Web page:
This is great news for the country. But it also helps President Trump’s reelection prospects, given that the opioid crisis affects areas of his base. He can now add this during his rallies to his list of accomplishments.
Of course, more people are smoking pot, but that is mostly survivable, at least in the short term.
Heroin and prescription drug abuse declined last year, according to a new government report, a bright signal of hope in the battle against one of the most devastating and politically explosive problems facing the nation.
Nevertheless, illicit use of certain other drugs rose, and drug use across all age groups increased between in 2018.
The Substance Abuse and Mental Health Services Administration reported Tuesday that drug use and abuse increased from 19% to 19.4% across all age groups starting at 12 years old in 2018. Marijuana is still the most popular drug, and its use increased. The drop in heroin use was marginal, and there was a small decrease in the use of cocaine as well.
The Trump administration is finalizing a long-awaited plan that it says will solve the opioid crisis, but it also calls for law enforcement measures — like the death penalty for some drug dealers — that public health advocates and congressional Republicans warn will detract from efforts to reverse the epidemic.
The ambitious plan, which the White House has quietly been circulating among political appointees this month, could be announced as soon as Monday when President Donald Trump visits New Hampshire, a state hard hit by the epidemic. It includes a mix of prevention and treatment measures that advocates have long endorsed, as well as beefed-up enforcement in line with the president’s frequent calls for a harsh crackdown on drug traffickers and dealers . . .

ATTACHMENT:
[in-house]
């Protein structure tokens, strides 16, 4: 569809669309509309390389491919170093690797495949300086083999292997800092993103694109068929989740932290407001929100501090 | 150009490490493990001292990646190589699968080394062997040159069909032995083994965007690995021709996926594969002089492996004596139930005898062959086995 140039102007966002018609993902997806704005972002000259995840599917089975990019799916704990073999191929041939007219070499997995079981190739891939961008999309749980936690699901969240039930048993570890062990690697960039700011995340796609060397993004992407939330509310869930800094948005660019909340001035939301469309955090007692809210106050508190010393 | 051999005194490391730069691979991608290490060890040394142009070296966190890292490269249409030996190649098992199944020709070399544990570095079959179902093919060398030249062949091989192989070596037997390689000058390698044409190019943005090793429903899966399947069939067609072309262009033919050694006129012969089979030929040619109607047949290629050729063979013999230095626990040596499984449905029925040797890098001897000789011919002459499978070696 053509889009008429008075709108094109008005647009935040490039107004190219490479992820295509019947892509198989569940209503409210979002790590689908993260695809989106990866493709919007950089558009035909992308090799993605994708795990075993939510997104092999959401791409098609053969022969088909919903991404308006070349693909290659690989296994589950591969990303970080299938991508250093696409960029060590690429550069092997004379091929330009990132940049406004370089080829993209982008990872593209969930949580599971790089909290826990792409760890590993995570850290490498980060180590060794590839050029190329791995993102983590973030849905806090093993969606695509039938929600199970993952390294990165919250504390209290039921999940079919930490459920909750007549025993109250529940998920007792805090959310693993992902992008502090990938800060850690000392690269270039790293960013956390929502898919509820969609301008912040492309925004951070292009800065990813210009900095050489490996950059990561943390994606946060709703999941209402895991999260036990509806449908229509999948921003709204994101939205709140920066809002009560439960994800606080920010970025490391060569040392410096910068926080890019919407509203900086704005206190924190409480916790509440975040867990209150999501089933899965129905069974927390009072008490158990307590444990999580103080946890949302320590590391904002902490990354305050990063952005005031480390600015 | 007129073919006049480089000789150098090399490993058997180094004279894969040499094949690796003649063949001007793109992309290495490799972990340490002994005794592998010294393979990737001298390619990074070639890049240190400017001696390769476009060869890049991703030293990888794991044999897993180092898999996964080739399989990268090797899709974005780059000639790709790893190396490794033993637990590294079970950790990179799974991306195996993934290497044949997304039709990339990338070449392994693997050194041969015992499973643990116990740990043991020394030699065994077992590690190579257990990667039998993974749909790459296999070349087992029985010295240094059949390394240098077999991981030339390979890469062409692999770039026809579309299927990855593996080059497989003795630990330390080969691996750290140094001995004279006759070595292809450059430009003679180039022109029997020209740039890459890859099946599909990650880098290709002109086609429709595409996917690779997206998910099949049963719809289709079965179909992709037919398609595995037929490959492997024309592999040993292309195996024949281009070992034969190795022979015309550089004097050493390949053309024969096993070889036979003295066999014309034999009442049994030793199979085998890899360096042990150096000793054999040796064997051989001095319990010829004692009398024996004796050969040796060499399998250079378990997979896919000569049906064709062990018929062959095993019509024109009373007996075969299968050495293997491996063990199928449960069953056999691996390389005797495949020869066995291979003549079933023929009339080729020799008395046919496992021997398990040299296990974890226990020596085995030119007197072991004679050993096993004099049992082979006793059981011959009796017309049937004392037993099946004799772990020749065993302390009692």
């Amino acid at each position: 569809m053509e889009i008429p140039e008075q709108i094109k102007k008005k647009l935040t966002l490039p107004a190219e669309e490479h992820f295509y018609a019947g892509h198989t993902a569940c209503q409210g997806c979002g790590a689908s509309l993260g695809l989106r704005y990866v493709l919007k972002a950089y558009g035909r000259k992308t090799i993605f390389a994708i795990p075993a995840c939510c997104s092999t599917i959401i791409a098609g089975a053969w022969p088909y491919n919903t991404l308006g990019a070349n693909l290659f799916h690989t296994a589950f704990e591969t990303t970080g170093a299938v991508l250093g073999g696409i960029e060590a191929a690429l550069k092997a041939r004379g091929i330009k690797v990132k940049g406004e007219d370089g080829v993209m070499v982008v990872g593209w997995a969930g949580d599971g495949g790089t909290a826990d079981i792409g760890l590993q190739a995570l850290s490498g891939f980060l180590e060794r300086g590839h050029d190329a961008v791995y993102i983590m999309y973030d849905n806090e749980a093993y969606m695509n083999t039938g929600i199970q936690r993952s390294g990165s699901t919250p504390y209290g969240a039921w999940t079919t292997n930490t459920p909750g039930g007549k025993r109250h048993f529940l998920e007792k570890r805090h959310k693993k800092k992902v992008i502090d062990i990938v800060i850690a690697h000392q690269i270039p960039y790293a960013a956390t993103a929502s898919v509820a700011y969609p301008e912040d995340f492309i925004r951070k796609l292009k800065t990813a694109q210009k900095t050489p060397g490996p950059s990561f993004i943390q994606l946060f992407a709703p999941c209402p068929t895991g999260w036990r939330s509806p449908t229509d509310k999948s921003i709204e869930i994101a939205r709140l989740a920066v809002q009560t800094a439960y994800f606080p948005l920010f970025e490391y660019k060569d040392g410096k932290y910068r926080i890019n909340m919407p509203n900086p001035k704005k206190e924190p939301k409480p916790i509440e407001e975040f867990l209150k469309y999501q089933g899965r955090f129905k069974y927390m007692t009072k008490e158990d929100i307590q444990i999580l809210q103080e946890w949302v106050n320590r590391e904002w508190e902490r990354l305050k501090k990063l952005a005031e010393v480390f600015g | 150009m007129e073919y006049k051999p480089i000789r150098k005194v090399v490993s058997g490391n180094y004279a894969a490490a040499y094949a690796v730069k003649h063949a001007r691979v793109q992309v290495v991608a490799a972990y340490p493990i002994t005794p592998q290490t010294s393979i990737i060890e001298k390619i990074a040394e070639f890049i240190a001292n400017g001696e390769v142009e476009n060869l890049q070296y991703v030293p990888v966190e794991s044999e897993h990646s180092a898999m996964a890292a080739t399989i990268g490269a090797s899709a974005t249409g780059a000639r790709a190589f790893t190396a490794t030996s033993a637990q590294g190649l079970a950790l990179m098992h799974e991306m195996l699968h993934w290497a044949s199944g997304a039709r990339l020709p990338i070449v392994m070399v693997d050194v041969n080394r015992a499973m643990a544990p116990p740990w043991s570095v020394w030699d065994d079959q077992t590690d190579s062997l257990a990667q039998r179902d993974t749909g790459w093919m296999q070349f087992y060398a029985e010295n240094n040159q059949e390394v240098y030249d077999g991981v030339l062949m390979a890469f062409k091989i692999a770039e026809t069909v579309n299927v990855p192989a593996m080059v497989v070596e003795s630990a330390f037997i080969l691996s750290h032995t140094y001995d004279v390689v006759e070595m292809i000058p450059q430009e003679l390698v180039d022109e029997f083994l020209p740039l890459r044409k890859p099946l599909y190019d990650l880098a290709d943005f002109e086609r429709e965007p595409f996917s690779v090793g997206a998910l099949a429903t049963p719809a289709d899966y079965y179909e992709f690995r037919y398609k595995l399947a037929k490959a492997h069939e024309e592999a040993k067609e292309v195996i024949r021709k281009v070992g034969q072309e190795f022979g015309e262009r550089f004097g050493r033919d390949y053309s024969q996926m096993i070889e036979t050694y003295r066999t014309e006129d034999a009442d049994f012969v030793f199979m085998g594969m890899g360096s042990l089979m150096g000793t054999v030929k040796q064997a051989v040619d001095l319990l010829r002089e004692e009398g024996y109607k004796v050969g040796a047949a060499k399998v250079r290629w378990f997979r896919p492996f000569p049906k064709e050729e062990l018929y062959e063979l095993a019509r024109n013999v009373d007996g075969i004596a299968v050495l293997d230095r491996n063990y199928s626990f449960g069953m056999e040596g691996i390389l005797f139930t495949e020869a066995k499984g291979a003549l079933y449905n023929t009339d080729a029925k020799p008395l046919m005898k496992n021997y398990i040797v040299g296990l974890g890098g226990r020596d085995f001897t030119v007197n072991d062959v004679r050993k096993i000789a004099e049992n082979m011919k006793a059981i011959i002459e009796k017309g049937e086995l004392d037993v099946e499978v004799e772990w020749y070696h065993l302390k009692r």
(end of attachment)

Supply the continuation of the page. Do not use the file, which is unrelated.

Under the most recent version of the plan, which has gone through several revisions, the Trump administration proposes to change how the government pays for opioid prescriptions to limit access to powerful painkillers. It also calls on Congress to change how Medicaid pays for treatment, seeking to make it easier for patients with addictions to get inpatient care. It would also create a new Justice Department task force that more aggressively monitors internet sales.
The administration claims its plan will reduce opioid prescriptions by one-third within three years and that the initiative will fulfill Trump’s campaign promise to “stop opioid abuse.”
However, that will be a tall order. There were more than 64,000 drug overdose deaths in 2016, mostly involving opioids, according to the most recent federal mortality data. The CDC last week reported that emergency rooms recorded a 30 percent spike in opioid overdoses last summer, indicating that the devastating crisis is worsening.